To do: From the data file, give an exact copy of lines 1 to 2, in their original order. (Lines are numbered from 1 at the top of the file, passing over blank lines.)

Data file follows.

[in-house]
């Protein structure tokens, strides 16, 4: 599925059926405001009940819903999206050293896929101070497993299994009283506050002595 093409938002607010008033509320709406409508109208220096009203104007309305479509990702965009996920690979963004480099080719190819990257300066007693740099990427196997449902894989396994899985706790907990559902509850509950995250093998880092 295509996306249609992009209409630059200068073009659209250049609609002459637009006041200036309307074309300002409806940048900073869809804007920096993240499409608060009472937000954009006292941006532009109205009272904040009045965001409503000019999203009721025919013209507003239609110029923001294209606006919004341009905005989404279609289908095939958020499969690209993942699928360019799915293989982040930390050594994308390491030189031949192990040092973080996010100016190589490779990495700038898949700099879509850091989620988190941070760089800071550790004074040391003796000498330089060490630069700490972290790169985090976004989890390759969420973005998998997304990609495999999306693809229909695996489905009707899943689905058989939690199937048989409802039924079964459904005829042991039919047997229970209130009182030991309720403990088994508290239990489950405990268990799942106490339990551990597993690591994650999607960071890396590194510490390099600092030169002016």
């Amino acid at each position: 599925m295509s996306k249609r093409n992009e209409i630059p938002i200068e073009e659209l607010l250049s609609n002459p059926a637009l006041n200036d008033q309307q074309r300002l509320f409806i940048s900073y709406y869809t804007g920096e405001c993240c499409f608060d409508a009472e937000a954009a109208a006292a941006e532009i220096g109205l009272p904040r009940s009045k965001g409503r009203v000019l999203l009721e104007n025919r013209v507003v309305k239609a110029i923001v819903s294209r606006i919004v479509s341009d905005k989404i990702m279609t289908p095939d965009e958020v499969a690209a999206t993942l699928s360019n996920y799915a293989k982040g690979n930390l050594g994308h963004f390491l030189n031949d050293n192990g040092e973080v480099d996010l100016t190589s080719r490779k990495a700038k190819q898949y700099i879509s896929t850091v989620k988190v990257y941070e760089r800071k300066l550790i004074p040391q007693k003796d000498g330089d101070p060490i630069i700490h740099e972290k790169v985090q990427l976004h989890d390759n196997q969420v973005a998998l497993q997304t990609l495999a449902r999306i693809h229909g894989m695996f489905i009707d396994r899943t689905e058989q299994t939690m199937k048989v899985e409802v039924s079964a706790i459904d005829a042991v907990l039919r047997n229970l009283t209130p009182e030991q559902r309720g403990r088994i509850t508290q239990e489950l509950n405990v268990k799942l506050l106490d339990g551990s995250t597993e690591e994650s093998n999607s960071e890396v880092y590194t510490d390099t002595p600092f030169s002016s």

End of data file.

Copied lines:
[in-house]
């Protein structure tokens, strides 16, 4: 599925059926405001009940819903999206050293896929101070497993299994009283506050002595 093409938002607010008033509320709406409508109208220096009203104007309305479509990702965009996920690979963004480099080719190819990257300066007693740099990427196997449902894989396994899985706790907990559902509850509950995250093998880092 295509996306249609992009209409630059200068073009659209250049609609002459637009006041200036309307074309300002409806940048900073869809804007920096993240499409608060009472937000954009006292941006532009109205009272904040009045965001409503000019999203009721025919013209507003239609110029923001294209606006919004341009905005989404279609289908095939958020499969690209993942699928360019799915293989982040930390050594994308390491030189031949192990040092973080996010100016190589490779990495700038898949700099879509850091989620988190941070760089800071550790004074040391003796000498330089060490630069700490972290790169985090976004989890390759969420973005998998997304990609495999999306693809229909695996489905009707899943689905058989939690199937048989409802039924079964459904005829042991039919047997229970209130009182030991309720403990088994508290239990489950405990268990799942106490339990551990597993690591994650999607960071890396590194510490390099600092030169002016």